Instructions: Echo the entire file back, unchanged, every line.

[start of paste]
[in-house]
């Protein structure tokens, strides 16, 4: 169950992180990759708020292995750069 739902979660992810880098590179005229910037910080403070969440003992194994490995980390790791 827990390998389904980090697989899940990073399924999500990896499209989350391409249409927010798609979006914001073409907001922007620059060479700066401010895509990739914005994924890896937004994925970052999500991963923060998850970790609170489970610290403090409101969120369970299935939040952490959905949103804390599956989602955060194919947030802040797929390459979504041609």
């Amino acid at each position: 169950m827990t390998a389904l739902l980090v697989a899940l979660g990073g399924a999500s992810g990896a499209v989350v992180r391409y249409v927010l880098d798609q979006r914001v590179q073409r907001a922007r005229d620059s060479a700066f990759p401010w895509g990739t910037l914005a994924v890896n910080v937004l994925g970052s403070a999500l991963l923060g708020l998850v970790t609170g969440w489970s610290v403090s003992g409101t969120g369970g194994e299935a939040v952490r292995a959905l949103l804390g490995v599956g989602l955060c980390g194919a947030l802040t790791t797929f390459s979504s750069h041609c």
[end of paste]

[in-house]
């Protein structure tokens, strides 16, 4: 169950992180990759708020292995750069 739902979660992810880098590179005229910037910080403070969440003992194994490995980390790791 827990390998389904980090697989899940990073399924999500990896499209989350391409249409927010798609979006914001073409907001922007620059060479700066401010895509990739914005994924890896937004994925970052999500991963923060998850970790609170489970610290403090409101969120369970299935939040952490959905949103804390599956989602955060194919947030802040797929390459979504041609």
């Amino acid at each position: 169950m827990t390998a389904l739902l980090v697989a899940l979660g990073g399924a999500s992810g990896a499209v989350v992180r391409y249409v927010l880098d798609q979006r914001v590179q073409r907001a922007r005229d620059s060479a700066f990759p401010w895509g990739t910037l914005a994924v890896n910080v937004l994925g970052s403070a999500l991963l923060g708020l998850v970790t609170g969440w489970s610290v403090s003992g409101t969120g369970g194994e299935a939040v952490r292995a959905l949103l804390g490995v599956g989602l955060c980390g194919a947030l802040t790791t797929f390459s979504s750069h041609c």